Feb 2, 2020 - Politics & Policy

Lamar Alexander says House proved Trump withheld aid to pressure Ukraine

Sen. Lamar Alexander (R-Tenn.) said on NBC's "Meet the Press" that he believes President Trump withheld military aid to Ukraine to "encourage" its government to investigate the Bidens, but that he will vote to acquit Trump on Wednesday because he believes the consequences of the president's actions should be decided in the next election.

Why it matters: Alexander, who is retiring at the end of his term and thus doesn't have to worry about re-election pressure, was viewed as a possible Republican swing vote in last week's vote to call witnesses in the impeachment trial. He and moderate Sen. Lisa Murkowski voted against the motion, essentially ensuring Trump's swift acquittal.

"If you have eight witnesses who say someone left the scene of an accident, why do you need nine? I mean, the question for me was: Do I need more evidence to conclude that the president did what he did? And I concluded no."
— Sen. Lamar Alexander to NBC's Chuck Todd

What he's saying: Alexander said he believes Trump should not have withheld military assistance from Ukraine or asked Ukraine's President Volodymyr Zelensky to announce an investigation into Joe and Hunter Biden.

  • "I think he shouldn't have done it. I think it was wrong. Inappropriate was the way I'd say — improper, crossing the line," he said. "I think what he did is a long way from treason, bribery, high crimes and misdemeanors."
  • Alexander said Trump should have taken his concerns about corruption in Ukraine to the Department of Justice rather than asking the country directly. When asked why he did not go to DOJ, Alexander said, "Maybe he didn't know to do it."

Pressed on whether an acquittal would embolden Trump to continue to solicit foreign election interference, Alexander responded: "I hope not."

  • "I mean, enduring an impeachment is something that nobody should like," Alexander said. "Even the president said he didn't want that on his resume. I don't blame him. So if a call like that gets you an impeachment, I would think he would think twice before he did it again."

The other side: Lead House impeachment manager Adam Schiff (D-Calif.) said on CBS' "Face the Nation" that it's "remarkable" that Republican senators are saying that the House proved its case.

  • He disagreed that the election should decide the consequences of Trump's actions, arguing that the president is "threatening to still cheat" in November by soliciting foreign interference.
  • "To call solicitation, coercion, blackmail of a foreign power, an ally at war, by withholding military aid to get help in cheating in the next election merely inappropriate, doesn't begin to do justice to the gravity of this president's misconduct," Schiff added.

The big picture: Alexander said the voters in the 2020 election have a right to decide if Trump's actions were wrong and that removing Trump could establish a "perpetual impeachment" on partisan lines that would "immobilize" the Senate and the presidency.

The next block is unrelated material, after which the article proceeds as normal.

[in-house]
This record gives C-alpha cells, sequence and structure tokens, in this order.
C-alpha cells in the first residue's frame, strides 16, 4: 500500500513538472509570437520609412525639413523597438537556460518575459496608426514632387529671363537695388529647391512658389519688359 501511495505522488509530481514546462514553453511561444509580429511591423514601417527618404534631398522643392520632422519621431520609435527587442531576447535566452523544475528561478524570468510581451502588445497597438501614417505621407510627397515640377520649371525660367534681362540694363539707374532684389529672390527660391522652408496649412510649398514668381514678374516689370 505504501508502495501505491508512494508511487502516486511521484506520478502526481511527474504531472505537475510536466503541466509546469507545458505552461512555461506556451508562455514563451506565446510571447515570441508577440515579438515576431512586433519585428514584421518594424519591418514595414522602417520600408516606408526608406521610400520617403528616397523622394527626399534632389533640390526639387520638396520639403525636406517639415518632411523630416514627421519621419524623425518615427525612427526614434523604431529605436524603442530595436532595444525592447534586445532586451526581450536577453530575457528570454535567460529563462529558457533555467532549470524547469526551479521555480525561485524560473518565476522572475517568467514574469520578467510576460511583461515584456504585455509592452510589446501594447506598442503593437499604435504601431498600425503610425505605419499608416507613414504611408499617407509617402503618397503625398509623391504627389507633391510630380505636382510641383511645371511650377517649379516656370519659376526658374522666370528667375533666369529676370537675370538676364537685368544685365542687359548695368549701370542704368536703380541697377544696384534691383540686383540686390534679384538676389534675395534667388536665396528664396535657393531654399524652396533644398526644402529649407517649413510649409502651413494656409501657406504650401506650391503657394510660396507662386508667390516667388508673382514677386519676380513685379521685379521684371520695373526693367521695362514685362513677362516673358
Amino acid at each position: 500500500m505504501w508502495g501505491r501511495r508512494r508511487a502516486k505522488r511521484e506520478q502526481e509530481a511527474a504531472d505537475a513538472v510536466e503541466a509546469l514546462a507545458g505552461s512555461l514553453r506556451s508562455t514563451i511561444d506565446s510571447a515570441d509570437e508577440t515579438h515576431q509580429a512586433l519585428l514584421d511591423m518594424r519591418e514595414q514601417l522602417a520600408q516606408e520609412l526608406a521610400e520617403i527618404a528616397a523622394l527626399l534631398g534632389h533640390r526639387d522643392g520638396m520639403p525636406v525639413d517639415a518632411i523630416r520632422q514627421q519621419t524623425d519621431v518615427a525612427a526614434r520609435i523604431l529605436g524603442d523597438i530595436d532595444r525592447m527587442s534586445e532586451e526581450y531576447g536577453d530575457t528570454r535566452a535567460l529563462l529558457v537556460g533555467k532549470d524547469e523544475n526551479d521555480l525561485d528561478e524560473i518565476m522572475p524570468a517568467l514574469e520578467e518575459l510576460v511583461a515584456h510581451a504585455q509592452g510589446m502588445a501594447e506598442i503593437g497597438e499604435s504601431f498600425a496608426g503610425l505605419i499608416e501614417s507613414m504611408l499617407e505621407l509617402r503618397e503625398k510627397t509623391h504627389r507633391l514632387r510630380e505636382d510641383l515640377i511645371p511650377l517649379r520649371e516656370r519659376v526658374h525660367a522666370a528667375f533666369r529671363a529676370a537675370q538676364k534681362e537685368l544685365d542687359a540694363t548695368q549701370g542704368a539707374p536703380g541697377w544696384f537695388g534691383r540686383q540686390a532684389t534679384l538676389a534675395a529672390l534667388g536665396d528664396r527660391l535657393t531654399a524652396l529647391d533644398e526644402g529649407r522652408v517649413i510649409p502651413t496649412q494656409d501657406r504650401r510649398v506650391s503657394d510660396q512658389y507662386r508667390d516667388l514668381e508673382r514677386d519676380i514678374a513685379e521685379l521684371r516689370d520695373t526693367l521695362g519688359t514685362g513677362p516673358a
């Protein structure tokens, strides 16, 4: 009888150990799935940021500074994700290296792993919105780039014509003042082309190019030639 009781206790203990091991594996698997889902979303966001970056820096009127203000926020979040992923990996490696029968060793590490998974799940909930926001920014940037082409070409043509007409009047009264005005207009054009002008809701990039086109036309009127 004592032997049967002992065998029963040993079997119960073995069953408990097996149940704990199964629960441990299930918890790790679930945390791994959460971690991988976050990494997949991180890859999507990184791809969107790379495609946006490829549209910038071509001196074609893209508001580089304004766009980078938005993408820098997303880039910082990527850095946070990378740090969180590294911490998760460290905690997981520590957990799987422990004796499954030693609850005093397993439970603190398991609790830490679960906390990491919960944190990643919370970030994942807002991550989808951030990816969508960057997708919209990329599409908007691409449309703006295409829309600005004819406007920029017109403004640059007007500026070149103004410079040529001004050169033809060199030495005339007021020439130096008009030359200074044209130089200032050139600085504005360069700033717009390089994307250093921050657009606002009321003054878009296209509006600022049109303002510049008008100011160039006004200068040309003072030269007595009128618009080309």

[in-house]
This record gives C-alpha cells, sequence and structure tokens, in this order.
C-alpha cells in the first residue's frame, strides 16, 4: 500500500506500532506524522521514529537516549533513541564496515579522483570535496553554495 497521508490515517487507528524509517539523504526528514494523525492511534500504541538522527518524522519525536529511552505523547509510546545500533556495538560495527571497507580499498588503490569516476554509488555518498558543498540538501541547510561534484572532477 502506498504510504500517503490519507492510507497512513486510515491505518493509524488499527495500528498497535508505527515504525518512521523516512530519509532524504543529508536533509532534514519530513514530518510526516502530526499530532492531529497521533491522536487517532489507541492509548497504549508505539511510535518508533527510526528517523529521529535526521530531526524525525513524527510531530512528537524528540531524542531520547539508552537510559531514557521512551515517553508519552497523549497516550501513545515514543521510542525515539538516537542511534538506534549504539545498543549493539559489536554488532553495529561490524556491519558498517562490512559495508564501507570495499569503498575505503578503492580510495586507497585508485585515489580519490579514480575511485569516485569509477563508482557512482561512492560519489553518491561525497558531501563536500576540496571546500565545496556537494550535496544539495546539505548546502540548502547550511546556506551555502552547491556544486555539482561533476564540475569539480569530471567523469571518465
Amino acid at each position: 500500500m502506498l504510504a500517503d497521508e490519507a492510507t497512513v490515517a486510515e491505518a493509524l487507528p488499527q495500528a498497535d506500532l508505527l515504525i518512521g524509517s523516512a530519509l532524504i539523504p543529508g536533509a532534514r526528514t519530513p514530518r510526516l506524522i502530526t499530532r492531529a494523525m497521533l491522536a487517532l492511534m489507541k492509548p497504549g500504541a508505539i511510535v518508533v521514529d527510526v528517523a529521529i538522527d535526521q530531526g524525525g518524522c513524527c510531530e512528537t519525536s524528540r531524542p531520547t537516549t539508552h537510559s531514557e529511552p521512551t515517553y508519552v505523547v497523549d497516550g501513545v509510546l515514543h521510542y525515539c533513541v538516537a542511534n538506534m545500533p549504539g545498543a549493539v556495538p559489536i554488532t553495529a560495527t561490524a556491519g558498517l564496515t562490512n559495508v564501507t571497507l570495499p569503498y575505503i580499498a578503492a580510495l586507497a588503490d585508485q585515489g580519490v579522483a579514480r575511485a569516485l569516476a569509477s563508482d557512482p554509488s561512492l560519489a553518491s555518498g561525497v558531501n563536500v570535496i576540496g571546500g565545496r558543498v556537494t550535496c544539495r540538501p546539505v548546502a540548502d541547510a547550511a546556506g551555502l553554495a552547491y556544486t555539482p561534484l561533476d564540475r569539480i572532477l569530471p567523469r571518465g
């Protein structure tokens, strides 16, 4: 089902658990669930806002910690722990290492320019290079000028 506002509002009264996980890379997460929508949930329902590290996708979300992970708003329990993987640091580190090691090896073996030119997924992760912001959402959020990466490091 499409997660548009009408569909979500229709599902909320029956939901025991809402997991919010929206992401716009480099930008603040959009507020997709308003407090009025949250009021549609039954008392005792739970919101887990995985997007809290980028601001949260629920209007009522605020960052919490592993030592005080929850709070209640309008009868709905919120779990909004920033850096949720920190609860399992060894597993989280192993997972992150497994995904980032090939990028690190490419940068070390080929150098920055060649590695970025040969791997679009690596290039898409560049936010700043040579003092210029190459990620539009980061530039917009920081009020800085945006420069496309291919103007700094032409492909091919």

• A majority of Americans believe Trump abused his power and obstructed Congress in the impeachment inquiry, according to an NBC/WSJ poll.
  • Just 46%, however, believe that he should be removed from office.

Go deeper: The daily highlights from Trump's Senate impeachment trial

Go deeper

Ukrainian president says he's "ready for next call" with Trump

Trump and Zelensky on Sept. 25. Photo: Saul Loeb/AFP via Getty Images

Ukrainian President Volodymyr Zelensky told CNN on Saturday that he's "ready for [the] next call with Mr. Trump" if working with the U.S. and the president will help his country.

Why it matters: The July 25 call between Zelensky and Trump led House Democrats to launch a formal impeachment inquiry, after a whistleblower complaint from the intelligence community alleged that Trump "sought to pressure the Ukrainian leader to take actions to help the President's 2020 reelection bid."

Schiff in closing arguments: Trump "will not change and you know it"

Lead House impeachment manager Adam Schiff (D-Calif.) claimed in his closing arguments during the Senate trial Monday that President Trump cannot be trusted to shun further foreign interference in the election and that voting to remove him from office is the only solution.

Why it matters: Sen. Lamar Alexander (R-Tenn.), who has said that Trump's campaign to pressure Ukraine to investigate the Bidens was "inappropriate" but not impeachable, suggested on Sunday that the impeachment process will make the president "think twice" about soliciting foreign interference in the future.

Trump impeachment debate recap: Senators speak ahead of final vote

Sen. Susan Collins. Photo: Alex Edelman/Getty Images

Senators spent Tuesday debating the articles of impeachment against President Trump ahead of the trial's resumption on Wednesday, when the chamber is expected to vote to acquit.

The big picture: Sen. Susan Collins (R-Maine) joined Sen. Lisa Murkowski (R-Alaska) in condemning Trump's conduct toward Ukraine as "inappropriate," but ultimately said she would vote to acquit. Sen. Mitt Romney, who along with Collins was one of two Republicans to vote in favor of witnesses, is the Democrats' last chance for a bipartisan conviction vote.